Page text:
Existing economic system antagonistic to model envisioned by B.R. Ambedkar.
- Attempts are also being made to (mis)appropriate Ambedkar by parties, organisations and individuals for their own interests without making effort to embody his principles of socio-cultural justice and economic fairness.
- A critical examination of present developments reveal that these are only celebration of Ambedkar’s zeal, keeping electoral gains in mind.
- Most of these have been unaware of Ambedkar’s anti-caste and anti-patriarchal vision and some seem to deliberately ignore his world-view on economic equality, fairness and justice.
- It would be worthy to revisit some salient features of his works on economic democracy to draw lessons for today.
Works of Babasaheb
- 1928: Babasaheb struggled to get the Maternity Benefit Bill passed in the Bombay Legislative Council.
- Later taken up by Madras Legislative Council in 1934.
- 1942: changed work time to eight hours per day from earlier 12 hours.
- Ironically, current dispensation, during pandemic, wanted to bring back the 12 hours of work a day norm.
- Process of contractualisation and informalisation/casualisation of labourers has widened economic inequality between employer and employee and between high paid permanent employees and low paid regular, contractual and temporary employees.
- Contract workers have increased from 15.5% in 2000-01 to 27.9% in 2015-16 even in the organised manufacturing sector.
- In States such as Bihar, Uttarakhand and Odisha, majority of organised manufacturing workforce is contractual.
- Despite prohibition under Contract Labour (Regulation and Abolition) Act, 1970, contract workers are being paid lower salary/wage for the same work.
- This is violation of law and Article 141 of Constitution, as observed by SC in 2016.
- Periodic Labour Force Survey (PLFS) data (2017-18): Among regular workers, 45% were paid less than ₹10,000 a month and 72% were paid below ₹18,000 a month.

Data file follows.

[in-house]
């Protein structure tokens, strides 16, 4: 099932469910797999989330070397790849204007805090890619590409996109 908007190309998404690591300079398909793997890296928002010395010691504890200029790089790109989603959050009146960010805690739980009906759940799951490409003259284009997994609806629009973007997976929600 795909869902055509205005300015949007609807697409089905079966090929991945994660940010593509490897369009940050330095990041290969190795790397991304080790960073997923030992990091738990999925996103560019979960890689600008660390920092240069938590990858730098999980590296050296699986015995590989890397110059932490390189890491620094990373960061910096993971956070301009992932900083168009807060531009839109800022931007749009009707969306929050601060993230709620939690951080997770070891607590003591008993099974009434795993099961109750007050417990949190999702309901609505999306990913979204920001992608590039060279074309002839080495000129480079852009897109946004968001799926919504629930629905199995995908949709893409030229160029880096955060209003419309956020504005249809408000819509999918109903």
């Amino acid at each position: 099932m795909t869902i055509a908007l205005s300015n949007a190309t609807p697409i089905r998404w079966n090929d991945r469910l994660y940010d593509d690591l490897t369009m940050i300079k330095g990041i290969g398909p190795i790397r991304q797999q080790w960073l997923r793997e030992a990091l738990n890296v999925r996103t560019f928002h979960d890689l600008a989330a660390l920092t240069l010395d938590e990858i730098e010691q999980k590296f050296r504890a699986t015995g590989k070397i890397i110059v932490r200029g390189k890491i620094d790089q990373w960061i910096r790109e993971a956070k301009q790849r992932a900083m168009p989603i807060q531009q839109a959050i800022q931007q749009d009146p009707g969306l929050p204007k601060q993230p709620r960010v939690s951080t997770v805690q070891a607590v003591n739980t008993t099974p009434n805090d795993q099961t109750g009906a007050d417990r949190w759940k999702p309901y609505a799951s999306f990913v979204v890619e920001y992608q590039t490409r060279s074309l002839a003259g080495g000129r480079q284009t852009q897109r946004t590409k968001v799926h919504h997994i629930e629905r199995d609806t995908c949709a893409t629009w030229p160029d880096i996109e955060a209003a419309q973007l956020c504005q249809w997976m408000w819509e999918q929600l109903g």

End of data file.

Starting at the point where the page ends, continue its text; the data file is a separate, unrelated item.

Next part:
- Emergence of new classes and new contradictions threatens democratic existence and secular fabric of country.
- Ambedkar was clear that continued existence of inequalities and tyranny of majority will be death knell of Indian democracy.
Adhering to the principles
- Ambedkar established equal pay for equal work irrespective of gender as a member of the Viceroy’s Council.
- Included this as part of DPSP in Indian Constitution.
- Women still continue to receive on average between ₹70 to ₹90 a day, less than men as both formal and informal workers.
- Informal workers constitute 93% of formal and informal sector workforce in India.
- Four labour codes are going to worsen the situation of workers.
- One of these codes - Industrial Relations Code, 2020 (IRC) infringes upon right to strike, which was recognised by Ambedkar as one of the fundamental rights of workers.
- Other contributions of Ambedkar: institutionalising laws related to worker’s insurance, minimum wages, worker’s welfare, etc.
- It is high time we stand by his ideals.
- Reasons behind Ambedkar’s interest in economic and labour rights
- He strongly argued for simultaneously addressing substantive question.
- He was believer in both economic and social justice.
- He argued for nationalisation of key and basic industries, the agriculture and insurance sectors.
- Wanted the State to allocate agriculture land only on tenancy basis to people for collective farming.
- On-going monetisation/sell-off/privatisation of airports, Indian Railways, BSNL/ MTNL, LIC, public sector banks and other public sector organisations are assaults on economic democracy.
- Labour was placed under Concurrent list in the Indian Constitution.
- Labour Investigation Committee and Labour Commissioners’ were instituted by Babasaheb to mitigate condition of workers within the existing law.
- Union and State governments must take step to stall privatisation spree and undertake necessary measures to get the four labour codes repealed.
- Take pro-active measures to follow vision of democracy — social, economic and political.
- Without adhering to Ambedkar’s ideals and merely appropriating the icon is just another pretext to divert people’s attention from everyday materiality.